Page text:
According to Dr. Sakurai’s article, as a politician with a medical doctor background, he conducted a research by sending out questionnaires which he prepared to daycare centers in Miyagi Prefecture to find out the current status of these facilities as they will play an indispensable role in Japanese society. After analyzing the result of the survey, Dr. Sakurai states that he was taken by surprise as he anticipated that the majority of the respondents will voice shortcomings within the daycare center together with the pending improvement of the working conditions of staff members. However, what the staff members were seriously concerned about was not about the facility or themselves but about the children they were taking care of. The respondents’ agony about the difficulties they confront in raising children was explicitly expressed. Prime Minister Abe is advocating women to play a leading role in the workplace. Dr. Sakurai says that he does not deny women to work outside the home but he is unable to discern what the prime minister has in mind with regard to child raising. Among the questionnaire respondents, there was even a severe comment which mentioned that some mothers are working because they have no desire to raise their own children at home.

In my Rapport #919 (June 22nd issue) titled “Abe-san, What Do You Think?,” I wrote “Raised in a well-to-do family since early childhood and unfortunately not blessed with an offspring in his marriage, I fear that Prime Minister Abe may lack the knowledge of the unpretentious yet significant social role the family plays and how it impacts society.” I strongly feel that child (preferably children) rearing and household chores themselves are demanding workload which requires tremendous time and effort. Abe-san must have had a nanny and several servants when he was growing up which questions his knowledge of what child rearing and taking care of a household entail. Furthermore, being childless in matrimony undermines his experience of these two undertakings. Without full acknowledgement of these, the prime minister should not irresponsibly encourage women to leave their homes although I am fully aware of women’s talents in the workplace and how they can greatly contribute to society as a whole in this manner. In the aforementioned Rapport, I also emphasized the profound significance of the mother’s role in the family and home (as I reminisced about the childhood to boyhood/girlhood years of my four children who have grown to become wholesome adults). In conjunction with this, I am in total accord with Dr. Sakurai’s commentary.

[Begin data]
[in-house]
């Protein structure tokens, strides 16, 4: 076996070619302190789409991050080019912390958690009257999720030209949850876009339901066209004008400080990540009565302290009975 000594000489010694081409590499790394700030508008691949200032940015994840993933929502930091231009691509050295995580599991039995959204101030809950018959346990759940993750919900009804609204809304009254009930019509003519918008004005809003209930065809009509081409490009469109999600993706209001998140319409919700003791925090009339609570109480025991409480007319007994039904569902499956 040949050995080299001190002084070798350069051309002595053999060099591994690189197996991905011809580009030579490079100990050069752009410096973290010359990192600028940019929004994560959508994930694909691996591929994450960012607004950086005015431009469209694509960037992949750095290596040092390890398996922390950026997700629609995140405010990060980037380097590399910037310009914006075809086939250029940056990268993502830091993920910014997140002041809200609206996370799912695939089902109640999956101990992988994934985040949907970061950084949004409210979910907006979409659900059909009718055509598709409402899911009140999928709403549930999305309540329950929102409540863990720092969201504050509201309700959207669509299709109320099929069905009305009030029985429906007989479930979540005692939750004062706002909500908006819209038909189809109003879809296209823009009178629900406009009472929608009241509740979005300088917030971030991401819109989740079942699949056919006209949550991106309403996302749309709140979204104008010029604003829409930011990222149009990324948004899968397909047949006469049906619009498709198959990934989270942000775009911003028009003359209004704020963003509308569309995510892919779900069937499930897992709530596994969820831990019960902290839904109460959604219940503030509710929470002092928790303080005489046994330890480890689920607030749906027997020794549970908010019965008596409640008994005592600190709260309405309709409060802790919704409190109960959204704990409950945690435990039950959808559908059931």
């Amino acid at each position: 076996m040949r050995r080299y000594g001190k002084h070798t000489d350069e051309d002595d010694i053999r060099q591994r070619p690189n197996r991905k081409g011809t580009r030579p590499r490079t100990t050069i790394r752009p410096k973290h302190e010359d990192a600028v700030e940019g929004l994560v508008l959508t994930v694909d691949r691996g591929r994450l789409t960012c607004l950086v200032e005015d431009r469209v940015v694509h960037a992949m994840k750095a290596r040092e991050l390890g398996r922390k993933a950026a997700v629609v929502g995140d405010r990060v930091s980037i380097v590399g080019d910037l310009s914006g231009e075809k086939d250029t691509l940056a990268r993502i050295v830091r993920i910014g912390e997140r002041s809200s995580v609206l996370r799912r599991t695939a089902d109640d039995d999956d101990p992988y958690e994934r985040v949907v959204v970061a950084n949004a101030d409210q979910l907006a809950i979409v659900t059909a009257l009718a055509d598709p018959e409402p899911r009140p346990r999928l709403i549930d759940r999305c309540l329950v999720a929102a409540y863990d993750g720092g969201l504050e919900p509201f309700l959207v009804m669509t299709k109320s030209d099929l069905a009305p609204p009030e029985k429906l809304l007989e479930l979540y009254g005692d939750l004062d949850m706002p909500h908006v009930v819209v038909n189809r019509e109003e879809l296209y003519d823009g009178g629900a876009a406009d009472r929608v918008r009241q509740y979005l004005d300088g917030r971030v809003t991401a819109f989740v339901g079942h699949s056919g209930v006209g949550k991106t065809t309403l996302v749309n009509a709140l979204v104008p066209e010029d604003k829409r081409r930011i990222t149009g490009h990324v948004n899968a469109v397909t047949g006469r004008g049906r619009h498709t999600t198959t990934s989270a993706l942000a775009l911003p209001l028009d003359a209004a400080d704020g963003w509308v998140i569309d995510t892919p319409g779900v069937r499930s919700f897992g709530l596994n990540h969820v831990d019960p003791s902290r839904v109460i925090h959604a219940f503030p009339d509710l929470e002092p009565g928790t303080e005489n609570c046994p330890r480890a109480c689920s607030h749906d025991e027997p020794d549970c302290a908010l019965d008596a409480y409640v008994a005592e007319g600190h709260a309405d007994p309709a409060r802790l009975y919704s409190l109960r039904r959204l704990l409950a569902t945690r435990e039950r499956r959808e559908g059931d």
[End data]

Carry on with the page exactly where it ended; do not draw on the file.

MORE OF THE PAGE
September 8, 2014


From the years of my youth during WWII until to this day, I have been a reader of Asahi Shimbun. During the war, the newspaper, needless-to-say, took every chance to advocate militarism like all other newspapers but after the war, it transformed itself and took the leading role in highly assessing democracy although other papers too changed their stance to enhance this trend. The daily went on to take a leftist inclination and was, at times, sarcastically referred to as the “red, red Asahi (asahi means morning sun in Japanese). Although I was fully aware of these tendencies, I have continued to subscribe and read the Asahi Shimbun on a daily basis (sometimes with a certain amount of skepticism).

Having said the above, I can attest that Asahi’s tone of argument did not have an influence on me. To be more specific, during the time when I felt that Asahi’s press tone drastically changed after the war from admiration of militarism to democracy and that it was rapidly leaning towards the left, I think the newspaper’s stance played a role in sobering me up to formulate my own individual thoughts and way of life which I deemed truly meaningful to myself. However, the two incidents which Asahi Shimbun Company caused recently and in succession were such absurd undertakings that they made me, a long time subscriber and reader, even think twice that maybe I should quit reading the daily altogether.

One of the incidents was for Asahi to refuse publication of a weekly magazine’s advertisement since the latter publicly criticized Asahi’s press tone. Another was Asahi’s refusal to publish one of the commentary articles by popular journalist Mr. Akira Ikegami. The article which was the latest in the column which Mr. Ikegami writes once a month criticized the newspaper’s past articles on the controversial issue of “comfort women.” To Asahi’s dismay, this refusal came to light as it was reported in the media by other newspapers and the company came under severe bashing by the public. This counterattack, inevitably, led Asahi to take on the humiliating act of immediately withdrawing its initial refusal and published Mr. Ikegami’s article at a later date. Asahi Shimbun, regardless of boasting the second largest circulation in Japan, after all, is just a commercial daily so the high ranking executives must have held a closed-door conference with mixed feelings and reached this decision as they judged that the decrease in the number of subscribers will directly hit the company’s profitability. I, at least, have a strong conviction that the aforementioned two incidents will have a far larger negative economic and social impact on the newspaper/publishing company than any of the firm’s executives currently anticipates.


August 30, 2014